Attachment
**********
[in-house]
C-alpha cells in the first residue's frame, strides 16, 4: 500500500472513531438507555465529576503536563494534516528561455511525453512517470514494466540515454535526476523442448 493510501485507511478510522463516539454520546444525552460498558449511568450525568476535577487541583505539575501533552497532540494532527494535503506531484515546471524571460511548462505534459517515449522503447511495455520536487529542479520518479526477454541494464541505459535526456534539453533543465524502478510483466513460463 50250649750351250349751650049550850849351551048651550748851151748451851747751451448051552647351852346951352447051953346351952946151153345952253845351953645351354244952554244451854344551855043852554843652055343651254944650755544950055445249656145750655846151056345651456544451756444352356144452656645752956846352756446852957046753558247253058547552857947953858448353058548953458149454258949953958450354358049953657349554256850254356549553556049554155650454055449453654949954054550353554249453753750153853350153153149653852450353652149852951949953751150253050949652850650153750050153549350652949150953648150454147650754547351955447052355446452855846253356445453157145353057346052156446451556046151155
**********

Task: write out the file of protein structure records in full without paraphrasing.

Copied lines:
[in-house]
C-alpha cells in the first residue's frame, strides 16, 4: 500500500472513531438507555465529576503536563494534516528561455511525453512517470514494466540515454535526476523442448 493510501485507511478510522463516539454520546444525552460498558449511568450525568476535577487541583505539575501533552497532540494532527494535503506531484515546471524571460511548462505534459517515449522503447511495455520536487529542479520518479526477454541494464541505459535526456534539453533543465524502478510483466513460463 50250649750351250349751650049550850849351551048651550748851151748451851747751451448051552647351852346951352447051953346351952946151153345952253845351953645351354244952554244451854344551855043852554843652055343651254944650755544950055445249656145750655846151056345651456544451756444352356144452656645752956846352756446852957046753558247253058547552857947953858448353058548953458149454258949953958450354358049953657349554256850254356549553556049554155650454055449453654949954054550353554249453753750153853350153153149653852450353652149852951949953751150253050949652850650153750050153549350652949150953648150454147650754547351955447052355446452855846253356445453157145353057346052156446451556046151155